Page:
The Disco Biscuits kicked off the first night of their three-night run at The Capitol Theatre with a bang.Coming off a weekend of shows in the nation’s capital, it wasn’t hard to tell that the Biscuits were laid back, relaxed, and ready to go. The first set featured dark thematic jamming that had the crowd engaged. Opening with a fiery “Vasillios”, the band showed their hand and jammed into “Orch Theme”, followed by “Lunar Pursuit”. The dubbed out “Lunar” jam made the transition into “Sweating Bullets”, coming out as one of the standout moments from the first set.The second set started with fan-favorite jam vehicle, “Bernstein & Chasnoff”. They rode it into an inverted “Aquatic Ape” and then paraded back into “B&C” to end the segment. The sound was definitely more dialed in for the second set. Aron Magner-original “Spy” made its triumphant return and was the definite highlight of the set. Seeing Magner and Barber trade solos over that chord progression was a thing of beauty. The Disco Biscuits closed the set with an unfinished “Spectacle” that made its way into “Basis for a Day”, an untradition pairing that pleasantly surprised their fanbase. The band hit a nice stride during the “Basis” jam that featured some interesting interplay between Brownstein and Barber. They ended the set strong and encored with “World Is Spinning”, which has unfortunately never lost its meaning.All in all, it was a solid first night from The Disco Biscuits. The next two nights are going to be even better. If you haven’t gotten your tickets yet, you should most definitely do so. It’s always special when you get to see music at The Capitol Theatre. No matter how many shows you get to see there, it never loses its majestic vibe. This evening is going to be one for the books, buckle up and enjoy the ride.The Disco Biscuits – FULL SHOW – 1/31/19Setlist: The Disco Biscuits | The Capitol Theatre | Port Chester, NY | 1/31/19I: Vassillios-> Orch Theme-> Lunar Pursuit-> Sweating BulletsII: Bernstein & Chasnoff-> Aquatic Ape (inverted)-> Bernstein & Chasnoff, Spy, Spectacle-> Basis for a DayE: World is Spinning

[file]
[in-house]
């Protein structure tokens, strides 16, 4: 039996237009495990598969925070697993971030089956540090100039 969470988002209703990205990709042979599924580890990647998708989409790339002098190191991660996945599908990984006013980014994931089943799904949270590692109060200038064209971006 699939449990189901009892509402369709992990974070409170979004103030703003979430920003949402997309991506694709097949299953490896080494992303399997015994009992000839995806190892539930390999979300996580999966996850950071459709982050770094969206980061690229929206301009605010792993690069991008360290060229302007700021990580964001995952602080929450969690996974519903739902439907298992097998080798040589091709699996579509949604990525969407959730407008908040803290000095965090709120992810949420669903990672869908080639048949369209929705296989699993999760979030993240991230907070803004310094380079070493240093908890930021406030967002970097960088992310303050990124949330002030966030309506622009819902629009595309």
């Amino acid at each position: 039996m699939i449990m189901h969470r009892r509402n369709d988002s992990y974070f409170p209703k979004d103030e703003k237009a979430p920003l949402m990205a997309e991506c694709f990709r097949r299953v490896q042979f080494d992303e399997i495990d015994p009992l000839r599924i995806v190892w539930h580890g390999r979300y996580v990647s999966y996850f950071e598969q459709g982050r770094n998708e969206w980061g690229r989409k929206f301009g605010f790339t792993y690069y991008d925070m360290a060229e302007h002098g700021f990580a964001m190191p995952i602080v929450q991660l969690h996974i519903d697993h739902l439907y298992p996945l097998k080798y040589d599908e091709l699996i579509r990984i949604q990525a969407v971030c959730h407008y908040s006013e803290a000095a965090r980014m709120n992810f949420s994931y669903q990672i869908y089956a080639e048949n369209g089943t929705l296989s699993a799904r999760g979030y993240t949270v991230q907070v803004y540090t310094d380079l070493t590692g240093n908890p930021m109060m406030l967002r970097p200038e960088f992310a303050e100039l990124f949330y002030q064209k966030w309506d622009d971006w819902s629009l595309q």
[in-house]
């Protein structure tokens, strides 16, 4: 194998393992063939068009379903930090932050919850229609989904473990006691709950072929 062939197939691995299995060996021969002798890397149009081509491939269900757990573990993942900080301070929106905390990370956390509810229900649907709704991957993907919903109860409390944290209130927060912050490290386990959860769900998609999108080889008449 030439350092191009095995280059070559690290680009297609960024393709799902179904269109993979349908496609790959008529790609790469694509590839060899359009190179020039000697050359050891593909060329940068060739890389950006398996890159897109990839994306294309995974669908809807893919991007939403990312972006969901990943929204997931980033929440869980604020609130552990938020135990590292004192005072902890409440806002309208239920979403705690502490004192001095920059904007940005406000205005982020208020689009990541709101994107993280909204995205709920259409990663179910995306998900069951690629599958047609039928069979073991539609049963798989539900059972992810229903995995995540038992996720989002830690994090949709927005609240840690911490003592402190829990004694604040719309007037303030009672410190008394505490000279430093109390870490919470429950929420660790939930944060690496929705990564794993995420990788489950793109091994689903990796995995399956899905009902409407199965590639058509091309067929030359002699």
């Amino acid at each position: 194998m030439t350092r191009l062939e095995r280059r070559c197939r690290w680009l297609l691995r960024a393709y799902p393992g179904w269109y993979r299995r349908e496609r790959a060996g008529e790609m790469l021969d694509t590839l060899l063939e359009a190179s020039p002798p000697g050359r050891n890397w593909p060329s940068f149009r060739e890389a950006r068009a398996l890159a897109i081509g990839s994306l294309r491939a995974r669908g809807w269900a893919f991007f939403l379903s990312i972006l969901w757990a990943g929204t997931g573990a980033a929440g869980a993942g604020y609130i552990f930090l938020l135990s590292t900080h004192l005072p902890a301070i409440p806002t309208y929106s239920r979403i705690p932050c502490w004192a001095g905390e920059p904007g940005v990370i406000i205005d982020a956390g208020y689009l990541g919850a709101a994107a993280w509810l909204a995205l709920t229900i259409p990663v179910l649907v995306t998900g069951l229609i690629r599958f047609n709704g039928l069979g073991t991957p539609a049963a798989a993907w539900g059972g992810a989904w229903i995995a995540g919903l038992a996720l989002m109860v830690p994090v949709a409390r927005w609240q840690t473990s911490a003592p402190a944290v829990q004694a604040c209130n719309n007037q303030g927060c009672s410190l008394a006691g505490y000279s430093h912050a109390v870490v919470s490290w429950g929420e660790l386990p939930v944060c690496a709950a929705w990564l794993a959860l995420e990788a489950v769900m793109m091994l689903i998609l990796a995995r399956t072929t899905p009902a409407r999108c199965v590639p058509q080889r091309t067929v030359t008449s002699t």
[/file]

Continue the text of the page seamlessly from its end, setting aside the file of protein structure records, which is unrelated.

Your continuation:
A Harvard physics professor spends a sabbatical trying to break the record for fastest trans-America run Made the Black Hills! But I would trade the killer hills here for the rolling hills @BadlandsNPS or Buffalo Gap Nat. Grassland @USDA_FS_DPG. SD has the best cycling roads so far, with generous shoulders but also grades so subtle you feel like you’re descending even when climbing. pic.twitter.com/8D3xNBWhld— Scott V Edwards (@ScottVEdwards1) July 23, 2020Music has gotten Edwards through a lot of the trip. He plays 1970s rock to get him up some of the steeper hills. When things are mellow, he plays anything from Joni Mitchell and Aretha Franklin to Suzanne Vega and Stevie Wonder. Edwards doesn’t use headphones so he can hear traffic.He also spends a lot of time listening for birds. He’s seen and heard horned larks in northern Ohio, a dickcissel in Indiana, killdeers, and the invasive Eurasian collared doves in Iowa. Run, Jenny, run! Mystery bird solved! Not much to see but the song is from a Dickcissel @CornellBirds #BNA #BlackBirdersWeek Had been hearing them for 2 days in IN and finally linked the song with the bird-a joy of #birdwatching . Also, unexpected bald eagle circling over me and the corn fields pic.twitter.com/8q3ybEbiRQ— Scott V Edwards (@ScottVEdwards1) June 30, 2020Birding and the outdoors have interested Edwards since he was a child. He grew up in Riverdale, a neighborhood of the Bronx, which in the 1970s was “fairly rural,” he said. As a child, he read National Geographic and went camping with his family regularly. A neighbor introduced him to birdwatching.His interest in science followed him to Harvard, where he graduated with a degree in biology in 1986 before earning a Ph.D. in zoology from the University of California, Berkeley, in 1992. His research focuses on avian biology, including their genetic variation and evolutionary history.Science was always an option he was encouraged to pursue, Edwards said. He wants other children of color to have the same opportunity. He hopes to see more diversity among science professionals and faculty ranks.“It’s all about role models,” Edwards said. “People need to see people like themselves out there … they need to be told that they belong in science and that there’s a place for them.”Reflecting on the journey, Edwards said he’s developed his own hypothesis on cycling and science: The two are a lot alike, he said, especially when it comes to grinding through challenges, like bumpy roads or a mountain of complex data, to get where you’re going.“Realize that the landscape, the circumstances, and occasionally even people will get in your way,” he said. “You just got to prove them wrong.” The past few days had been nothing but narrow-shouldered highways and bumpy gravel roads. Put another way, they’d been enough to make most bicyclists shake their fists at the heavens, said Scott V. Edwards, a professor in the Department of Organismic and Evolutionary Biology.It’s a feeling Edwards had gotten to know well. After all, the 57-year-old ornithologist has been cycling across the nation since June 6 in a trek that largely began as a way to fulfill a lifelong goal but became something bigger as the nation began a reckoning with racial injustice.The journey started in Newburyport, Mass., after Edwards dipped his tires in the Atlantic Ocean. He hopes to reach the Oregon coast sometime during the second week of August. There, he plans on touching the Pacific. Covering about 50 to 60 miles a day, he’s getting closer every day, but not every mile is majestic. Some are downright grueling.“I’ve had some great roads with very wide shoulders and few cars,” said Edwards, who’s also the Alexander Agassiz Professor of Zoology and Curator of Ornithology in the Museum of Comparative Zoology. “And I’ve had some roads that make you think you’ve been sent to hell.” This is what a scientist looks like Anonymous small acts of kindness: a short white lady yelled out of her stopped car as I cycled past “I want to buy you an ice cream, stop at Poole’s!” So I did but she was nowhere. About to leave, the owner walked out and gave me a free ice cream! #BlackLivesMatter pic.twitter.com/BQ0cjB7kow— Scott V Edwards (@ScottVEdwards1) June 13, 2020Some experiences haven’t been as rosy.On June 26, Edwards tweeted that he’d gotten his first racist comment of the trip from an 84-year-old white man in Monroeville, Ind. The man said, “Blacks got here when God ran out of white paint.” Edwards received a flood of support online, but pointed out it’s something that happens all too often to people of color, even in academia.“That kind of humor was acceptable in his time, and he just doesn’t realize that the world has changed,” Edward said. He’s also noticed that in some rural communities, the movement has been associated with looting and violence. He tries to reason with people who think that, he said.On the Fourth of July, Edwards spent some time in Galesburg, Ill., the hometown of the founder of population genetics Sewall Wright. He visited the cottage where the poet Carl Sandburg was born, and the site of an 1858 debate between Abraham Lincoln and Stephen A. Douglas. After that, he crossed over the Mississippi River and entered Iowa.On July 23, he found himself staring in awe at the Black Hills in South Dakota. And five days later, he’d made it to the Crow Reservation in Montana and was heading for Billings. Departments shut labs, put down papers for a day to read, think, and discuss racial inequities and start devising concrete solutions in the fields Part of the answer can be read on the signs fixed to his bike. They are in support of Black Lives Matter, Black Birders Week, and #ShutDownSTEM, a one-day work stoppage held in June to spark action against systemic racism in the scientific and academic communities.Edwards notes that the trip was one he’d longed to make for years. But as a Black birder and a Black scientist, he decided he also wanted to raise awareness of the movements and give his trip a larger purpose as racial tensions across the country continued to escalate. He added the signs a few days after setting out.“It’s important for folks to see that African Americans do enjoy nature. It’s important to showcase that we like camping and show it’s not just the domain of white people,” Edwards said. Project aims to give young students real-life STEM role models STEM takes a knee for reflection and reckoning Take the unpaved obstacle course he traversed in western Iowa a month into his journey. That was one of the bad ones, he said. It was narrow, hard to pedal, and the shoulder was nothing but stones. Edwards had to pull off to the side and come to a full stop each time a car or truck passed. And all that with a bicycle that weighed about 100 pounds because of all the supplies on it. “Those are the points where you, kind of, say: ‘What am I doing here?’” Edwards said. With the pandemic clearing his summer schedule of commitments like conferences or lab work, he decided in the spring it was finally time. He vaguely mapped out a route that would take him from the Atlantic to the Pacific, promised to send his two daughters (one of whom recently cycled across the U.S.) pictures of every dog he met on the way, and set a departure date.Edwards starts cycling at about 8:30 a.m. every day after having breakfast, usually cereal, and plotting the day’s course. If he’s in a town, he’ll sometimes indulge in some bacon and eggs.It’s pretty much straight riding after that. He stops every 15 miles or so for a drink or snack. Lunch consists of a lot of peanut butter and jelly sandwiches. Edward stops at about 4 or 5 p.m. on a good day. On a slow day, it’s not until about 7 p.m. He sleeps mainly at campgrounds. There have been a few homestays, though, and the occasional hotel.“I’m not like a purist in that regard,” Edwards said. “I’m a pretty regular guy. I often joke that bike touring is the one sport that you can do well and still have a paunch.”,Still, while Edwards doesn’t consider himself elite, he is no pushover. He is making the trip unassisted. There’s no van following him carrying his stuff. His bicycle, which he aptly calls the “aircraft carrier,” is loaded with bags carrying food, snacks, and supplies like a tent and spare clothes. He restocks at stores he passes en route, always wearing a mask and social distancing.The trip has been filled with sights, sounds, and people from across the nation. Edwards has documented much of it on his newly created Twitter account, @ScottVEdwards1.On June 13, a woman in Cortland, N.Y., yelled out of her car for him to pull over so she could buy him an ice cream at a local drive-in diner. On June 24, he was treated to dinner in Bowling Green, Ohio. He calls these experiences random acts of kindness. Some of them have been because of the signs. People have also waved, honked, or thanked him for raising awareness. Related The Daily Gazette Sign up for daily emails to get the latest Harvard news.